Tanah Lot is a large offshore rock formation that is situated on the island of Bali, Indonesia, about 12 miles from the city of Denpasar and 8 miles from the city of Tabanan in Kediri. The name, “Tanah Lot,” translates to mean “Land in the Sea.” The famous geological feature is bordered by the Indian Ocean and has been shaped by wave action for thousands of years to form a picturesque rock formation that is considered a cultural icon among photographers around the globe. However, the rock's global fame comes from the Tanah Lot Temple, an ancient temple that sits on the Tanah Lot rock. The temple is one of the seven temples situated along the coastline of Bali.
The Temple of Tanah Lot is an ancient place of worship built on the Tanah Lot offshore rock. The temple is locally known as the “Pura Tanah Lot” which translates to “the temple of Tanah Lot.” While the temple of Tanah Lot is considered a Hindu pilgrimage temple, its origin is based on ancient Balinese mythology. According to local legend, the temple’s construction was commissioned by Dang Hyang Nirartha in the 16th century. Dang Hyang Nirartha was a prominent Hindu figure and traveler, who is credited with founding the Shaivite priesthood. According to legend, Dang Hyang once visited the rock and rested on it, admiring its beauty and later instructed fishers who visited him on Tanah Lot to build a shrine on it, which would be used to worship the ancient Hindu sea deities. Dewa Baruna, the god of the sea, is the primary deity worshiped at the Tanah Lot temple, and Dang Hyang also being worshipped.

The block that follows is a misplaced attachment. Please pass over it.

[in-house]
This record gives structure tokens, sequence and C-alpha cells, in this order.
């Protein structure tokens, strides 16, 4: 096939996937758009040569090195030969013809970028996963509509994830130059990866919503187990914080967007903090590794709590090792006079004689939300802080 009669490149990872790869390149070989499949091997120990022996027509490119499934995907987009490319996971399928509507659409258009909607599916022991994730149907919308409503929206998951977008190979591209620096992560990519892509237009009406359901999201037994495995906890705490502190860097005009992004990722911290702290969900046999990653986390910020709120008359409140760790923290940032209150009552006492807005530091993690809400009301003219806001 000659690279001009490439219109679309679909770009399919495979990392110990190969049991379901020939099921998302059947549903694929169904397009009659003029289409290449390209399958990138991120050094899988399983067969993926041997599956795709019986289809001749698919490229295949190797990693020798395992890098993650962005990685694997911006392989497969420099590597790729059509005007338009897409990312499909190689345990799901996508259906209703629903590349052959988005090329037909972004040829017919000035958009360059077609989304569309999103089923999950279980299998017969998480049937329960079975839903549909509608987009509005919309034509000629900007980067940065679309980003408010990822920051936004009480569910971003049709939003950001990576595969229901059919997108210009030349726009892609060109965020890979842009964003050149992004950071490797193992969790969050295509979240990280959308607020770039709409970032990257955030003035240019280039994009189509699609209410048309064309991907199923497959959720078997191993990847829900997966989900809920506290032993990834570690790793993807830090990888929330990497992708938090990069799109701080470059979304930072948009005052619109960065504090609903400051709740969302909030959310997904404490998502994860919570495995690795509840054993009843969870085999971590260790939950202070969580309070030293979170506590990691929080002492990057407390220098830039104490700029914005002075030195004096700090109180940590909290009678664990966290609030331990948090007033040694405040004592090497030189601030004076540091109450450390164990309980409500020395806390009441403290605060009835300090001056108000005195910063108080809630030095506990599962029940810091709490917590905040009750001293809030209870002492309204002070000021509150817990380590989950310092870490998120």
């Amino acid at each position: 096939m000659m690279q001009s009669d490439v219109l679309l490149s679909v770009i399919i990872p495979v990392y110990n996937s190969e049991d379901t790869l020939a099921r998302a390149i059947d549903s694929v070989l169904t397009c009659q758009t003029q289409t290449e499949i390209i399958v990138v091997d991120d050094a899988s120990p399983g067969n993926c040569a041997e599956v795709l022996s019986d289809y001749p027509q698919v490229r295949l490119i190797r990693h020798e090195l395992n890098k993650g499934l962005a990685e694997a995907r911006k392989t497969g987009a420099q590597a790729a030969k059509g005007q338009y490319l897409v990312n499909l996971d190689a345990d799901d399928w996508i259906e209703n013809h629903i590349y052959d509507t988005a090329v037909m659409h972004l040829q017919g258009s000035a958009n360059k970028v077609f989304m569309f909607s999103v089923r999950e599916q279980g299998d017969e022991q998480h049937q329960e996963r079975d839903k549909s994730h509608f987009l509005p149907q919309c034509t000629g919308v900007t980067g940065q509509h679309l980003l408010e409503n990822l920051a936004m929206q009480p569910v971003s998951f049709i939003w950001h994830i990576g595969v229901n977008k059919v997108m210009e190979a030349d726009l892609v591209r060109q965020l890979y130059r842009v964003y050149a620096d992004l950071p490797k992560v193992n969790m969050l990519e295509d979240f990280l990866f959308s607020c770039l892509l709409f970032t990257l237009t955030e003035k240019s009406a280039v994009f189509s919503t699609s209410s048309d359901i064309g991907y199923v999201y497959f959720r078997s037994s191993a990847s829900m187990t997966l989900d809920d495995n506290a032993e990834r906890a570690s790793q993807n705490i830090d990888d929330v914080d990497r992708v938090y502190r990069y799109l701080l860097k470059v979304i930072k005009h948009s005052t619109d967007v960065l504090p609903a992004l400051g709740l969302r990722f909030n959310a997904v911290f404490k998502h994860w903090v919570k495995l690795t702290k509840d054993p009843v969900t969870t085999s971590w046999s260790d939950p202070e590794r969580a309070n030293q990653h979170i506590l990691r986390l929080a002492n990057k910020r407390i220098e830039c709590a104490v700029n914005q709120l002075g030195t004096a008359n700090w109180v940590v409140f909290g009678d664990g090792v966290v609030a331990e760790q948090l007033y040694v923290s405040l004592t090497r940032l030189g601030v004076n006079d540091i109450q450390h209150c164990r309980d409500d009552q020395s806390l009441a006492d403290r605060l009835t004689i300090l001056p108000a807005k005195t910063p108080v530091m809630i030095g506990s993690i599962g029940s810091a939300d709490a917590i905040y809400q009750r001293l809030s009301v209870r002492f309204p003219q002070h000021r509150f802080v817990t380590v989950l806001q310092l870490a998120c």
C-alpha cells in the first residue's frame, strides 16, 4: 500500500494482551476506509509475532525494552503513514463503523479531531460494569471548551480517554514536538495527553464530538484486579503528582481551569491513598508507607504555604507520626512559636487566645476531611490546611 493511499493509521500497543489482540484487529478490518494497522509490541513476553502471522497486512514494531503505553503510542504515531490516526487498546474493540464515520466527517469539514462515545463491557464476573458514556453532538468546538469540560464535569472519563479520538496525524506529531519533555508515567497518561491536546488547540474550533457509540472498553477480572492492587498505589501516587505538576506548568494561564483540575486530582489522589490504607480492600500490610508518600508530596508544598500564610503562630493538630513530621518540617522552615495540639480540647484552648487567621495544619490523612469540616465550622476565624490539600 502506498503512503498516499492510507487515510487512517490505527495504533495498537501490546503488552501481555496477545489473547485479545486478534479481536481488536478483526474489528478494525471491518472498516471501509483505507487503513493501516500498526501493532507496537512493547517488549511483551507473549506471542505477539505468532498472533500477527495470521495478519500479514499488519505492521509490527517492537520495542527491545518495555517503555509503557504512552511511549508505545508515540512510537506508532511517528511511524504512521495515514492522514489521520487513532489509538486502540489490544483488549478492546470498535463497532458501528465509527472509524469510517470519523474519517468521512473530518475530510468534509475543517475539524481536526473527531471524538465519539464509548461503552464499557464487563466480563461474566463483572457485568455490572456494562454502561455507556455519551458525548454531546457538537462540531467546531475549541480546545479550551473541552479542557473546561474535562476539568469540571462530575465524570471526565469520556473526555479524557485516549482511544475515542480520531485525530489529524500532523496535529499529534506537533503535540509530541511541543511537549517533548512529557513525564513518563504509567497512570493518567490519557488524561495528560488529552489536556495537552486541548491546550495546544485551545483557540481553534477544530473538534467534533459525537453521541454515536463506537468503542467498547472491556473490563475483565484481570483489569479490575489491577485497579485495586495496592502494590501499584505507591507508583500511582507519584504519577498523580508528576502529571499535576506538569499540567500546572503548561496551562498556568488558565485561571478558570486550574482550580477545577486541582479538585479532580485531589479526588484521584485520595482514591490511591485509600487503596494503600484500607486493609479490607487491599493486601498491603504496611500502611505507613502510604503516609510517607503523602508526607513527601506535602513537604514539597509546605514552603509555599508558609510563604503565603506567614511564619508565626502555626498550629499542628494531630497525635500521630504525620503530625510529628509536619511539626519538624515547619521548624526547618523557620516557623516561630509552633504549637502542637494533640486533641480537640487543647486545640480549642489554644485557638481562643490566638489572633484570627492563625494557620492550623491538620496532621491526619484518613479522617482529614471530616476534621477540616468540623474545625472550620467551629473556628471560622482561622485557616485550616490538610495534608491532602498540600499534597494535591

The historical significance of the temple makes Tanah Lot a prime tourist destination on the island. Thousands of tourists visit the site each year, attracted by the cultural heritage the temple represents, as well as the picturesque nature of the site. Local visitors are required to pay about $1 to enter the site, while foreign tourists pay about $4.5 to tour the temple. The road that leads to the temple is lined with souvenir shops where local Bali merchants sell beautiful artifacts. There are also numerous restaurants at the site where visitors can sample local Bali cuisine.
The rock began to show signs of weathering in the late 20th century, and by the 1980s, sections of its face had started to crumble. The problem had been aggravated by increased human activity on the site in recent years. The crumbling rock placed the temple in serious threat of collapsing and made visiting the temple a dangerous affair. The Indonesian government received a grant worth about $120 million from Japan to restore the temple as well as other cultural sites in the island. The restoration work involved the formation of an artificial rock to offer additional support for the temple. The artificial rock is well-camouflaged and resembles natural rock both in color and texture.